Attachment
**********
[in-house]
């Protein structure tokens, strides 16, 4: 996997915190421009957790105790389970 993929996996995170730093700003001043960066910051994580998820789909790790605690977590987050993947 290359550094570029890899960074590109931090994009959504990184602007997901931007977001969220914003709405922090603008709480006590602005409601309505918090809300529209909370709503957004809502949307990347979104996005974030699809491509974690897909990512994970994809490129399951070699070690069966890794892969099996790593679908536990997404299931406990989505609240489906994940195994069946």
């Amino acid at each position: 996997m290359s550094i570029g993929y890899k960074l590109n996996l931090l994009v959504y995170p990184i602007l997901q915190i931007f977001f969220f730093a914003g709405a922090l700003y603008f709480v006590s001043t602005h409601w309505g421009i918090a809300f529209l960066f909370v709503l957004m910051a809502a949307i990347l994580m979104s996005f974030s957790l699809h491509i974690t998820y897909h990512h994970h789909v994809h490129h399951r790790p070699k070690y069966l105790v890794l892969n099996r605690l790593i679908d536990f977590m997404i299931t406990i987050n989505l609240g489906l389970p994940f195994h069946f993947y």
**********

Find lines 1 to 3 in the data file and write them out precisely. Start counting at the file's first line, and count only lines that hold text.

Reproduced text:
[in-house]
């Protein structure tokens, strides 16, 4: 996997915190421009957790105790389970 993929996996995170730093700003001043960066910051994580998820789909790790605690977590987050993947 290359550094570029890899960074590109931090994009959504990184602007997901931007977001969220914003709405922090603008709480006590602005409601309505918090809300529209909370709503957004809502949307990347979104996005974030699809491509974690897909990512994970994809490129399951070699070690069966890794892969099996790593679908536990997404299931406990989505609240489906994940195994069946």
């Amino acid at each position: 996997m290359s550094i570029g993929y890899k960074l590109n996996l931090l994009v959504y995170p990184i602007l997901q915190i931007f977001f969220f730093a914003g709405a922090l700003y603008f709480v006590s001043t602005h409601w309505g421009i918090a809300f529209l960066f909370v709503l957004m910051a809502a949307i990347l994580m979104s996005f974030s957790l699809h491509i974690t998820y897909h990512h994970h789909v994809h490129h399951r790790p070699k070690y069966l105790v890794l892969n099996r605690l790593i679908d536990f977590m997404i299931t406990i987050n989505l609240g489906l389970p994940f195994h069946f993947y």